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Why are office parties so awkward?

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Tramell Tillman and Britt Lower dancing during the short office party scene in "Severance."

Tramell Tillman and Britt Lower dancing during the short office party scene in "Severance." (Apple TV+)

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Econ Extra Credit, in its latest iteration, focuses on one documentary a month with Marketplace themes. But for July, we decided to mix things up. This month, we’re studying the Emmy-nominated streaming series “Severance.”

The show raises an interesting question for viewers: If you could completely separate your work life from your personal life, so that when you were immersed in one you couldn’t remember the other, would you?

It’s not too difficult to tell why the series caught our attention. The show seizes on an issue many people face: work-life balance. But that’s not all.

If you dig a little deeper, the fictional show also reflects another real-world problem workers face, this idea of “forced fun” — essentially the boss mandating camaraderie and connection between co-workers through social gatherings, be it a pizza party, happy hour or the like.

In the show, there’s a particularly striking scene where an employee of the fictional Lumon Industries is recognized for her work. The reward: a brief dance party with co-workers.

Show creator Dan Erickson told Marketplace the scene challenges the idea of self at work. “It’s sort of, you know, saying it’s like, ‘Casual Fridays, wear what you want, but don’t wear anything you want.’ You know, it’s giving them this little, this sort of illusion of self-expression and individuality and merriment for a moment before it’s sort of taken away.”

That’s the television world. But in the real world, forced fun at work is still just work, said Adam Waytz, a professor of management and organizations at the Kellogg School of Management at Northwestern University. “I think socializing at work just kind of adds another layer to our work life and doesn’t really do much for the social connection aspect for most of us.”

Marketplace’s David Brancaccio spoke with Waytz about how employers can encourage employee connection without it feeling mandatory. The following is an edited transcript of their conversation. 

David Brancaccio: So there’s this standout moment in the show where an employee of this fictitious firm called Lumon Industries — no one knows what they actually do — earns a reward for performance on some work task. The middle manager then wheels in a cart with little musical instruments on it, so everyone has to participate in a celebratory music and dance scene.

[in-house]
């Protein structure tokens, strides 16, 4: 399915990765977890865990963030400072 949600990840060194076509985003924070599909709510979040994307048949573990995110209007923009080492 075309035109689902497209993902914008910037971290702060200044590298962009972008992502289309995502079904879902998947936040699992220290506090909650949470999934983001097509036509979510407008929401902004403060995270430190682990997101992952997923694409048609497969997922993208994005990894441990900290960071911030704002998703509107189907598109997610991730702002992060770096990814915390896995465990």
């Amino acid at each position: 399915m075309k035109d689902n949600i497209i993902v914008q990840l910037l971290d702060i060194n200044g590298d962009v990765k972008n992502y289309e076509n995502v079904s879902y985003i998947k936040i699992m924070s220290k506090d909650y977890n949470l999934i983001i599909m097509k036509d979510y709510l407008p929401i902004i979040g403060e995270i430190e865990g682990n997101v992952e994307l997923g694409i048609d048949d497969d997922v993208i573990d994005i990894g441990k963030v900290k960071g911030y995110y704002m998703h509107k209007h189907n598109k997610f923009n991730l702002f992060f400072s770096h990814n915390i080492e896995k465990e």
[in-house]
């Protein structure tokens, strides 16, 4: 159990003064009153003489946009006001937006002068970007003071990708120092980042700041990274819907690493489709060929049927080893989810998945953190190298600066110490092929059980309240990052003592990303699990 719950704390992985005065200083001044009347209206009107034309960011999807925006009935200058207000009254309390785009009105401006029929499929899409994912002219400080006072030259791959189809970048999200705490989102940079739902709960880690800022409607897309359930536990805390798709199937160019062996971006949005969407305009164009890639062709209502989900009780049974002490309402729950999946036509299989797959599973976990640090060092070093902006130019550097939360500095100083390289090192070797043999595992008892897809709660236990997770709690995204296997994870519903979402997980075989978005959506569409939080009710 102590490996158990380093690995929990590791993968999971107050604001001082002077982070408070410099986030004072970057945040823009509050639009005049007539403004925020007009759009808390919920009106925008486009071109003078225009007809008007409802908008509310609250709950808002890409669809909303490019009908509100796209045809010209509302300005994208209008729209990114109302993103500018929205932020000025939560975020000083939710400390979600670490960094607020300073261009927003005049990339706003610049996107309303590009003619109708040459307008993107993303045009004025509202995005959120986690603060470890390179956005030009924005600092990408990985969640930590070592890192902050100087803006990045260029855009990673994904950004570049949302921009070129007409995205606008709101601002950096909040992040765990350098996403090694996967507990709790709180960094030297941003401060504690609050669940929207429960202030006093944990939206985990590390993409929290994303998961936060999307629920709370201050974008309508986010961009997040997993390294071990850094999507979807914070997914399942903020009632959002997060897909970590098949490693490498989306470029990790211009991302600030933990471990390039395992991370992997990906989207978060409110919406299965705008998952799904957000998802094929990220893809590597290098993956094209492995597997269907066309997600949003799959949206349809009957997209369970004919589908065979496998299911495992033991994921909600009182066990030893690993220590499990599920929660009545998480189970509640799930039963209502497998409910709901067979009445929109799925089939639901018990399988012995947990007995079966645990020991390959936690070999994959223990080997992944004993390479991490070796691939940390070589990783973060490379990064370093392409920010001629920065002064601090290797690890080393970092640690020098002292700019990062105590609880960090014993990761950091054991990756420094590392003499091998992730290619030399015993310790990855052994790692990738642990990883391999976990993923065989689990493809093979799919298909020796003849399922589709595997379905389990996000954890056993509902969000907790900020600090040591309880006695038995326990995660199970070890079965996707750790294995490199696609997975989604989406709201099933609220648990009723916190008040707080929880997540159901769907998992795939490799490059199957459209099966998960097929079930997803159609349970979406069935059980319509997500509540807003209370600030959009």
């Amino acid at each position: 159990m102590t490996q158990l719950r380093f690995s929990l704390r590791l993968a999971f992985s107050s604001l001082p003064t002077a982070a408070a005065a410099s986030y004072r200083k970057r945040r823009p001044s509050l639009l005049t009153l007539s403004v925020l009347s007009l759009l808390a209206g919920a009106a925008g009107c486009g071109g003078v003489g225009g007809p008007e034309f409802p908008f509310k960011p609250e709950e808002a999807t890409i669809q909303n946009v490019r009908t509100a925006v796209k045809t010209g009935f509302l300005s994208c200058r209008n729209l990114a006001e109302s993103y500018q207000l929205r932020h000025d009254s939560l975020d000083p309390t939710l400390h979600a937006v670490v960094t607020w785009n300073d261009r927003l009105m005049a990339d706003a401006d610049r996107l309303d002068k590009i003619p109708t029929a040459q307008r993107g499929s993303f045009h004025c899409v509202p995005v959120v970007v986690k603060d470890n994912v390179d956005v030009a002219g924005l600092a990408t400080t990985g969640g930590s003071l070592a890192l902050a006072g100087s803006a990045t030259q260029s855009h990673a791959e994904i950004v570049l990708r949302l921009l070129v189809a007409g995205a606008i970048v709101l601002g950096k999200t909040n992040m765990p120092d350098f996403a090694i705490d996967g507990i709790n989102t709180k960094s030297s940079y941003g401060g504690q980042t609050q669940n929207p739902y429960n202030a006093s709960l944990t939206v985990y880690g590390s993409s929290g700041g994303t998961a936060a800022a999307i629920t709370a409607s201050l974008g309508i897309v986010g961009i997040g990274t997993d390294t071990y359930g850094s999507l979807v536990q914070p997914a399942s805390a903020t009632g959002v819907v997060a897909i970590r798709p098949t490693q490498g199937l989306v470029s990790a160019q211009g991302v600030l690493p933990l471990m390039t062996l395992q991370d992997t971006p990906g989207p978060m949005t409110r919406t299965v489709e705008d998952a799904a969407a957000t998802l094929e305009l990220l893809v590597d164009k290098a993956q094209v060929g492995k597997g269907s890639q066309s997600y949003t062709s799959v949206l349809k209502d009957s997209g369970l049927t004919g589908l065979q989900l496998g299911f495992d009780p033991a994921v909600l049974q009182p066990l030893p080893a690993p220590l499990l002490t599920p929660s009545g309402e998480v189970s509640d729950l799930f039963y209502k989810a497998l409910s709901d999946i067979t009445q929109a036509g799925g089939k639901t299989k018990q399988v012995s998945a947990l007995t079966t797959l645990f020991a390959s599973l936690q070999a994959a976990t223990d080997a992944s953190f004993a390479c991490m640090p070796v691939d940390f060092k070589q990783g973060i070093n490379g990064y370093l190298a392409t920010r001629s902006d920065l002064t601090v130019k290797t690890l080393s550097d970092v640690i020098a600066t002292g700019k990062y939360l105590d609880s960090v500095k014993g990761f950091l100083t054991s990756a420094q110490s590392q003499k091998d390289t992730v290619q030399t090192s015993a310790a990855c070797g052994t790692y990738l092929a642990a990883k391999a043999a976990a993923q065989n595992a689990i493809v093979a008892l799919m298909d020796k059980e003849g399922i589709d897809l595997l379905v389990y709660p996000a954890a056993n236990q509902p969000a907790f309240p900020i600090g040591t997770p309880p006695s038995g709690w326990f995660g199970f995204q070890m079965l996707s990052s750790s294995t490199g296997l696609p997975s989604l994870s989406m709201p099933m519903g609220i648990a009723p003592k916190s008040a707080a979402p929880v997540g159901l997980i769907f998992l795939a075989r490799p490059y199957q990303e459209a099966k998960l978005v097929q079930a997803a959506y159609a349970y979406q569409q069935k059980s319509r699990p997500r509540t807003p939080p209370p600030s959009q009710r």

The employees go along reluctantly and start dancing on command. I don’t know professor, they look queasy or maybe they’re getting into it a little bit. But you’ve looked at organized socializing in the workplace. It ends up leaving you a bit queasy?

Adam Waytz: Yeah. I think, you know, work has come to dominate our lives so much, certainly before the pandemic and during it, that, you know, once you start meshing work life and social life together, it makes me feel like what is left of our social life? That’s my concern.

Brancaccio: All of this hybrid work that we’ve been going through, and companies are trying to get people to connect with each other and be sure people have a voice and we know who we’re working with. And sometimes they try this. Is that so bad?

Waytz: Well, I think for newer employees, it could be a good thing. They want a sense of what is the company culture like? Who do I need to know? Who do I need to avoid? What are my networking opportunities? But I think for a lot of us, again, you know, we’re so stuck to work — we have work in our pockets at all times, on our smartphones, we get emails on off hours, we’re thinking about work on the weekends, on our commutes we’re listening to productivity podcasts — that I think socializing at work just kind of adds another layer to our work life and doesn’t really do much for the social connection aspect for most of us.

Planning time for workplace connection is not a piece of cake

Brancaccio: I think we both worry about the alternative though, right? No fun seems bleak. Day after day of PowerPoint and fiscal year 2023 briefings. If the boss wants to pay for a rack of tiny cupcakes to honor Snodgrass over there, you know, so what?

Waytz: Absolutely, absolutely. I do love those cupcakes.